Theme for English B Themes
by Langston Hughes

Start Your Free Trial

Download Theme for English B Study Guide

Subscribe Now

Theme for English B Themes


The first major theme of Langston Hughes's "Theme for English B" is education. The very title of the poem frames the work as an assignment for a university class. "English B" suggests the second semester of a first-year writing or literature course, one likely to be required of all students rather than an advanced course for English majors. This supposition is substantiated by the nature of the assignment, which is simply to write "a page tonight." The lack of specificity is typical of an assignment designed to promote what writing instructors call "fluency," the ability simply to get a certain number of words on the page. The suggestion that the page should simply "come out of you" and the narrator's relaying that the instructor designed the assignment to be "that simple" also suggest an assignment designed simply to encourage students to write without being held back by worries about living up to a particular writing standard.

Although the "college on the hill above Harlem" is not named, its location suggests City College of New York. City College was originally founded as the Free Academy of the City of New York in 1847 with the mission of providing good education to the children of immigrants and other poor families. At the time Hughes was writing, City College was still distinguished for providing first-rate education to blacks, Jews, immigrants, and other students who due to racial, class, and ethnic discrimination had limited opportunities to attend elite universities. Other educational institutions are also designated only by their locations in Winston-Salem and Durham, located in the racially segregated South. This institutional diversity suggests that education was often seen as a panacea that might eventually enable blacks to overcome racial inequality. However, it is not just racially segregated Southern institutions that are seen as problematic but also City College, an institution described as a "college on a hill" in a phrase reminiscent of Matthew 5:14-16: "Ye are the light of the world. A city that is set on an hill cannot be hid." Education is seen in the poem as dominated by white faculty and ideology and therefore incommensurate in some ways with black cultural identity.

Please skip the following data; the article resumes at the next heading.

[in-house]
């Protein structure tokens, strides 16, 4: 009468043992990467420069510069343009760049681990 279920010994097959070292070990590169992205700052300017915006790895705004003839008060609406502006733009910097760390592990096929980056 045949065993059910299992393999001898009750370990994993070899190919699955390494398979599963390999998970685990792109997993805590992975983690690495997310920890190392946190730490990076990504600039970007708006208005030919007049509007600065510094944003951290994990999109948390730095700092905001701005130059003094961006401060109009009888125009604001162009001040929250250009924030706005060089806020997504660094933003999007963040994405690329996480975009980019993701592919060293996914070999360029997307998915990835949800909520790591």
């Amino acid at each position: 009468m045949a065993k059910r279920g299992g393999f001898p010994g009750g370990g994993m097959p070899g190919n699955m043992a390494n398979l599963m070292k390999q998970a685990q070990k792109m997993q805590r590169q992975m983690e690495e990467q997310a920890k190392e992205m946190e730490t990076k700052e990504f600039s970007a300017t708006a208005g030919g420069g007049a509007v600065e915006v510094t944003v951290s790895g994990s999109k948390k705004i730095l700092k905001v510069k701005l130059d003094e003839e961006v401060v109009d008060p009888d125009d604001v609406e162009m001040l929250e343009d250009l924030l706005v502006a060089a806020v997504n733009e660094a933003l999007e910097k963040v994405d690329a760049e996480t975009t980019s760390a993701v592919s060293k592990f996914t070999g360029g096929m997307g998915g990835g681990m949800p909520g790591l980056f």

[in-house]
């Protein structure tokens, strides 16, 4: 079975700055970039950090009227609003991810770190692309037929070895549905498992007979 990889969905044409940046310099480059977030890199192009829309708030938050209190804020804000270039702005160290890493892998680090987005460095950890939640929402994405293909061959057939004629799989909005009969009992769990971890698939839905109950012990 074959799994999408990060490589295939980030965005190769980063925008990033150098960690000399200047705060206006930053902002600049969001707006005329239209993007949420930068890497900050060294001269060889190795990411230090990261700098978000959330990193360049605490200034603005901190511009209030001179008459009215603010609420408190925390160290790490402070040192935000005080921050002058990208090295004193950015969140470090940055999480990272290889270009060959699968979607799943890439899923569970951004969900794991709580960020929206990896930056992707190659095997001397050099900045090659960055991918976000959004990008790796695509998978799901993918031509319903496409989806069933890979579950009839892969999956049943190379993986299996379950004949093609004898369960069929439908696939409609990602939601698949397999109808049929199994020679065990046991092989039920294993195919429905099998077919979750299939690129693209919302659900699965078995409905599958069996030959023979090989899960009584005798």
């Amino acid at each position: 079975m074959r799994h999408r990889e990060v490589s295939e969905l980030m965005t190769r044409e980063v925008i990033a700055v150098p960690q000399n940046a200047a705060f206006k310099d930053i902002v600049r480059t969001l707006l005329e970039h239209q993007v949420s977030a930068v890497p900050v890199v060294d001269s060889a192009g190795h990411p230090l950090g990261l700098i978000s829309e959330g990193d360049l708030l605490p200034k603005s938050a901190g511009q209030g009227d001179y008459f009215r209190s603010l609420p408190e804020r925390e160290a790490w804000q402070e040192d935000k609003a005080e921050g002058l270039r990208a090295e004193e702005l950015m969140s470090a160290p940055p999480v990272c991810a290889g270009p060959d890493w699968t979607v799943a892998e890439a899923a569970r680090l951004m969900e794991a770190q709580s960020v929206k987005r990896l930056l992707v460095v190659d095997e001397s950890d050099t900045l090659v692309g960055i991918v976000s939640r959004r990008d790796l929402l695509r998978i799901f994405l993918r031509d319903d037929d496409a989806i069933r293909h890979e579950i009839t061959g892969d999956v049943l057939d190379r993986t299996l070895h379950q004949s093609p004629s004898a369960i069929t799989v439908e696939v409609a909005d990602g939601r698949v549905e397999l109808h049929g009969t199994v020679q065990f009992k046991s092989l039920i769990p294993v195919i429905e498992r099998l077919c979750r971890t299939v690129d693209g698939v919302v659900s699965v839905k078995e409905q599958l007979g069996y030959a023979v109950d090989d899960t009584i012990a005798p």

Several different aspects of identity supply key themes of the poem. The narrator is described as "twenty-two, colored, born in Winston-Salem." Thus the reader is confronted with three separate aspects of identity: age, race, and geography.

In terms of age, the narrator is a young man, still developing his own identity distinct from that of his parents. In literature, novels about this coming-of-age and developing of individual identity are referred to as bildungsroman and deal with the education or formation of a character who is typically intelligent and sensitive and often involved in the arts. Although "Theme for English B" is a poem rather than a novel, it follows a typical narrative arc of the genre, culminating in an epiphany in which some of the inherent contradictions of the protagonist's identity and character are resolved.

Although the narrator was born in the racially segregated South, he has moved to the cosmopolitan environment of New York City. Part of his quest for authenticity has to do with assuming the identity of a sophisticated, successful urban writer without being untrue to his Southern roots. This geographical heritage of slavery and oppression is an essential part of his racial identity, and by emphasizing it he implicitly rejects "passing" and losing his original self.

Racial identity is also central to the poem. The narrator is "colored" or "black" and given a writing assignment by a white professor. The class would have emphasized literary works by white people and literature as expressing a white ideological context and formation. The narrator is keenly aware of his own sense of difference and struggles to write from a subject position that is bifurcated into two opposing identities, a white "writerly"...

(The entire section is 1,042 words.)